In our reading today Jesus mercifully and finally meets His death. Mercifully, because crucifixion often takes much longer. And finally, because it is the crowning moment of His work.
We looked at Jesus’ process and words during His final ordeal when we were going through Matthew’s gospel. We actually combined accounts from all four gospels to get a fuller picture, which we immersed ourselves in during the blog titled Death Comes Finally. I invite you to relive those moments again.
I know this is going to sound flippant, but I want to talk about the centurion who had an “ah ha” moment after Jesus died. His comment, “Truly this man was the Son of God!” strikes me strangely. This man was a practiced executioner. He had probably witnessed and assisted in numerous crucifixions. What was it about Jesus that made this man utter these words? Was it the way He didn’t struggle or cry out when the nails were being driven? Was it the look in His eyes? Jesus’ eyes were filled with love, sorrow, and pain instead of the hatred and anger usually associated with these proceedings. Was it the way He prayed for the Father to forgive all those involved? How about the fact that He didn’t respond to all those mocking Him? Or maybe it was the words of hope He offered the thief on the cross. Did the centurion understand Jesus’ words about God forsaking Him? Was it the darkness that covered the proceedings for the past three hours? How about the earth quake that followed His final breath? All these things added up to certain knowledge for this centurion. If he had been certain BEFORE Jesus was placed on the cross, what would he have done?
The centurion’s pronouncement AFTER all was said and done reminds me of the Salem witch trials. There were a lot of tests that stated if the person in question survived it they were truly a witch. Many people died at the hands of their accusers only to be pronounced innocent, BECAUSE of their death, afterwards. The only difference between our centurion’s pronouncement and the innocent verdict following such a trial was that the “proof” was different. The centurion didn’t need Jesus to come down off the cross and save Himself, as those mocking Him called for Him to do. He didn’t have to do some astounding miracle to demonstrate His power. What He did was far greater. He STAYED and finished the task. He maintained His sinless nature to the very moment God placed our sins on Him. He finished well. No fault was found in Him.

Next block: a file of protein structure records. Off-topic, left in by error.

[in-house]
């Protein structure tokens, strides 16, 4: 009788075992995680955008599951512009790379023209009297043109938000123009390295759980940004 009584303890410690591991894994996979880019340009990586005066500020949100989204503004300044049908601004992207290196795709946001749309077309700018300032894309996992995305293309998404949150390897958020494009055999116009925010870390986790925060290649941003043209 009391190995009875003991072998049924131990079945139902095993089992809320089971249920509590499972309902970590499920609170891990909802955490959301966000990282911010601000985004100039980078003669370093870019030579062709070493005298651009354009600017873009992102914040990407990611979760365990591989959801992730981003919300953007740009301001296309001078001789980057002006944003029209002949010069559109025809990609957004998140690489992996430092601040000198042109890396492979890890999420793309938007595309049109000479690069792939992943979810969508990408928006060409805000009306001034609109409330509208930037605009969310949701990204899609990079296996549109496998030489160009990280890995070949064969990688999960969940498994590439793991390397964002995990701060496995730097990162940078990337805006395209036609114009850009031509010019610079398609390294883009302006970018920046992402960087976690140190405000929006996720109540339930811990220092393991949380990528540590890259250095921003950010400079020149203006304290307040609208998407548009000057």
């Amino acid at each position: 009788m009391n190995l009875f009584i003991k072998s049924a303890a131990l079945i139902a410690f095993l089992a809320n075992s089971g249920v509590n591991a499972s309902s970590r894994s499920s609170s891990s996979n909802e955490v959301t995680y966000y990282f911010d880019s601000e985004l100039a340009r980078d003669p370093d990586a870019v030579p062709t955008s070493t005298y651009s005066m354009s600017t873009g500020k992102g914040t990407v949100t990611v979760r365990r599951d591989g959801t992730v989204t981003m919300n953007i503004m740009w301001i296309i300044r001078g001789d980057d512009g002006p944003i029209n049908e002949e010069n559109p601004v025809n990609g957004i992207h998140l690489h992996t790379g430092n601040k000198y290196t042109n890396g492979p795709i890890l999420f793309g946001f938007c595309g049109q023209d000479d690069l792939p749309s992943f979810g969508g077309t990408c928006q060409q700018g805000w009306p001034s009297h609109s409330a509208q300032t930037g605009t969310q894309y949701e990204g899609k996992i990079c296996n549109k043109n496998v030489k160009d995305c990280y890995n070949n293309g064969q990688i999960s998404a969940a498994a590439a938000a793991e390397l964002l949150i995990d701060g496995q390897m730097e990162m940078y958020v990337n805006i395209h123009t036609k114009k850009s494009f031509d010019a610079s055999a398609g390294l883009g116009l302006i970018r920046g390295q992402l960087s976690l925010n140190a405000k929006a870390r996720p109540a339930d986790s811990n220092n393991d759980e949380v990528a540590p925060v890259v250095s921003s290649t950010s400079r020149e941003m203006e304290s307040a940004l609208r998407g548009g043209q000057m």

I also want to talk about Jesus’ final words, “It is finished.” We talk about the fact that Jesus’ work didn’t end there on the cross. He then had the job of applying His blood to the alter in Heaven and finishing off Satin’s hold on man. Jesus did this during His three days in the grave. The fact that He also rose from the grave is of paramount importance in the complete process of His redemptive work. And the fact that He still works in our lives today is a result of ALL His work, from creation on. So what was it Jesus was saying was “finished?”
God had a huge requirement for the removal of the barrier between Himself and man that only Jesus could fill. That requirement was for a perfect sacrifice. The animal sacrifices that had been bridging the gap for centuries was not able to remove the stain of sin; they could only cover it. The reason for that is that, even though the animals were sinless, they were not aware of or willing participants in their offering. The animals were not spiritually equal to us. They had no knowledge of what they were “surrendering” to or of its significance. Jesus had this knowledge on all counts. He proved it time and again when He told His disciples what was to come. He knew the reason He had to go through with the FULL process. And He was the ONLY one who was EVER sinless. Because of these characteristics (understanding, willingness, and sinlessness), Jesus was able to be that perfect sacrifice that would, not only cover our sins, but remove them forever. Jesus’ death was the finishing of that sacrifice. Jesus’ role as the Passover Lamb was finished. That was what Jesus was referring to when He said those words.
Jesus’ role changed at the moment of His death. No longer was He the awaited sacrifice but He was now the High Priest. The one who would sprinkle the blood, HIS blood, on the alter. The one who would make intercession for the saints. The one who would be the intermediary and access between God and man. The one who would set the prisoners free. He was able to fulfill this role because He was, and is, both God and man. He IS the bridge both literally and figuratively. He has lived both sides of the equation and knows intimately what it is to “walk a mile in the other’s shoes.”
Thank You Jesus that You willingly fulfilled every requirement for my salvation. That You completed Your role as the Sacrificial Lamb. Thank You also that You stepped through that role into the one You occupy on a continual basis. That of my Lord and Savior. My High Priest. My Intercessor with the Father. My Intermediary. Without You fulfilling this role I would still be hopeless. Your death on the cross was the completion of part 1. That was the beginning of freedom. But part 2 sealed it. Thank You for going beyond “It is finished” to “Well done good and faithful servant; enter into the rest prepared for you.” Thank You for bringing me all the way home.